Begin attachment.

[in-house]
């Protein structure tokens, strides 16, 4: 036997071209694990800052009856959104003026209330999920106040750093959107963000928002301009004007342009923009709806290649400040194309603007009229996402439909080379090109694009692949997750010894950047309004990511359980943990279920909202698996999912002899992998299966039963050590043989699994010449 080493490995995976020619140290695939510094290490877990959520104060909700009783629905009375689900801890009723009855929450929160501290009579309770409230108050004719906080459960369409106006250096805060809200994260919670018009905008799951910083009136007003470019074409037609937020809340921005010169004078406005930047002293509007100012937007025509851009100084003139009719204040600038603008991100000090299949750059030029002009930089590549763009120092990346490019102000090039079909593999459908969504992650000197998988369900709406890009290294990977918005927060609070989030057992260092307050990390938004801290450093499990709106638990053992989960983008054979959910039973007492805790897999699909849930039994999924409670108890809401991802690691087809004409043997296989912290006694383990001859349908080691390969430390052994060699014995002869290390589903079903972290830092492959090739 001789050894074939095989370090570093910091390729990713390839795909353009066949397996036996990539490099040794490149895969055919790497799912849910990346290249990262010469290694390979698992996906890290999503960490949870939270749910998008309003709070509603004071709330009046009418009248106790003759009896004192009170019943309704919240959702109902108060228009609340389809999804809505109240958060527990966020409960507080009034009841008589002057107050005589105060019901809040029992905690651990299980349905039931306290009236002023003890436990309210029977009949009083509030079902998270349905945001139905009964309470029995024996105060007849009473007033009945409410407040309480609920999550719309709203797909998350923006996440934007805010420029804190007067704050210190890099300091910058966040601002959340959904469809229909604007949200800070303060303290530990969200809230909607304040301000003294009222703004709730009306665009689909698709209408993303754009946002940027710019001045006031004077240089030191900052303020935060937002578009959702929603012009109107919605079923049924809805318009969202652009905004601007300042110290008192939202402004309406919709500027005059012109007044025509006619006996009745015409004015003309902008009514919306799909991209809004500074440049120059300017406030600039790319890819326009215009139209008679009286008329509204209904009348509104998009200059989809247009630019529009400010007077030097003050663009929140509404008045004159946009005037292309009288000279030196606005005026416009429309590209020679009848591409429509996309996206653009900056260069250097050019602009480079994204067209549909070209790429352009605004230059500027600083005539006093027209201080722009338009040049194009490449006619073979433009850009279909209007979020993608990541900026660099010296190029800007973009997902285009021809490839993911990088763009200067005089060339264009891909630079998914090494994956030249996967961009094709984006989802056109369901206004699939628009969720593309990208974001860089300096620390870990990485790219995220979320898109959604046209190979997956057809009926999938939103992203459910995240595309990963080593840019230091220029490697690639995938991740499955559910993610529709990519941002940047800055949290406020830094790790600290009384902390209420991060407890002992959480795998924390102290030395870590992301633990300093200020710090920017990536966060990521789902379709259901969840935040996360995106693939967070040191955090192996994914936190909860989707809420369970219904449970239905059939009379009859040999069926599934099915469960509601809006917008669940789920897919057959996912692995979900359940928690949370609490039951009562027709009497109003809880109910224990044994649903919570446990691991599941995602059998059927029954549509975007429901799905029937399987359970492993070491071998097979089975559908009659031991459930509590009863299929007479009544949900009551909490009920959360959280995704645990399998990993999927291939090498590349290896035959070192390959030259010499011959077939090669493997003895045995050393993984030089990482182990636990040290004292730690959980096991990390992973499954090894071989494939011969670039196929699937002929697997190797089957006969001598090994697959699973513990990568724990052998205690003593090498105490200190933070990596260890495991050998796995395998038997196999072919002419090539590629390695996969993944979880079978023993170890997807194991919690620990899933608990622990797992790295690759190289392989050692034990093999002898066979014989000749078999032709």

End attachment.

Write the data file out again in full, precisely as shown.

[in-house]
């Protein structure tokens, strides 16, 4: 036997071209694990800052009856959104003026209330999920106040750093959107963000928002301009004007342009923009709806290649400040194309603007009229996402439909080379090109694009692949997750010894950047309004990511359980943990279920909202698996999912002899992998299966039963050590043989699994010449 080493490995995976020619140290695939510094290490877990959520104060909700009783629905009375689900801890009723009855929450929160501290009579309770409230108050004719906080459960369409106006250096805060809200994260919670018009905008799951910083009136007003470019074409037609937020809340921005010169004078406005930047002293509007100012937007025509851009100084003139009719204040600038603008991100000090299949750059030029002009930089590549763009120092990346490019102000090039079909593999459908969504992650000197998988369900709406890009290294990977918005927060609070989030057992260092307050990390938004801290450093499990709106638990053992989960983008054979959910039973007492805790897999699909849930039994999924409670108890809401991802690691087809004409043997296989912290006694383990001859349908080691390969430390052994060699014995002869290390589903079903972290830092492959090739 001789050894074939095989370090570093910091390729990713390839795909353009066949397996036996990539490099040794490149895969055919790497799912849910990346290249990262010469290694390979698992996906890290999503960490949870939270749910998008309003709070509603004071709330009046009418009248106790003759009896004192009170019943309704919240959702109902108060228009609340389809999804809505109240958060527990966020409960507080009034009841008589002057107050005589105060019901809040029992905690651990299980349905039931306290009236002023003890436990309210029977009949009083509030079902998270349905945001139905009964309470029995024996105060007849009473007033009945409410407040309480609920999550719309709203797909998350923006996440934007805010420029804190007067704050210190890099300091910058966040601002959340959904469809229909604007949200800070303060303290530990969200809230909607304040301000003294009222703004709730009306665009689909698709209408993303754009946002940027710019001045006031004077240089030191900052303020935060937002578009959702929603012009109107919605079923049924809805318009969202652009905004601007300042110290008192939202402004309406919709500027005059012109007044025509006619006996009745015409004015003309902008009514919306799909991209809004500074440049120059300017406030600039790319890819326009215009139209008679009286008329509204209904009348509104998009200059989809247009630019529009400010007077030097003050663009929140509404008045004159946009005037292309009288000279030196606005005026416009429309590209020679009848591409429509996309996206653009900056260069250097050019602009480079994204067209549909070209790429352009605004230059500027600083005539006093027209201080722009338009040049194009490449006619073979433009850009279909209007979020993608990541900026660099010296190029800007973009997902285009021809490839993911990088763009200067005089060339264009891909630079998914090494994956030249996967961009094709984006989802056109369901206004699939628009969720593309990208974001860089300096620390870990990485790219995220979320898109959604046209190979997956057809009926999938939103992203459910995240595309990963080593840019230091220029490697690639995938991740499955559910993610529709990519941002940047800055949290406020830094790790600290009384902390209420991060407890002992959480795998924390102290030395870590992301633990300093200020710090920017990536966060990521789902379709259901969840935040996360995106693939967070040191955090192996994914936190909860989707809420369970219904449970239905059939009379009859040999069926599934099915469960509601809006917008669940789920897919057959996912692995979900359940928690949370609490039951009562027709009497109003809880109910224990044994649903919570446990691991599941995602059998059927029954549509975007429901799905029937399987359970492993070491071998097979089975559908009659031991459930509590009863299929007479009544949900009551909490009920959360959280995704645990399998990993999927291939090498590349290896035959070192390959030259010499011959077939090669493997003895045995050393993984030089990482182990636990040290004292730690959980096991990390992973499954090894071989494939011969670039196929699937002929697997190797089957006969001598090994697959699973513990990568724990052998205690003593090498105490200190933070990596260890495991050998796995395998038997196999072919002419090539590629390695996969993944979880079978023993170890997807194991919690620990899933608990622990797992790295690759190289392989050692034990093999002898066979014989000749078999032709």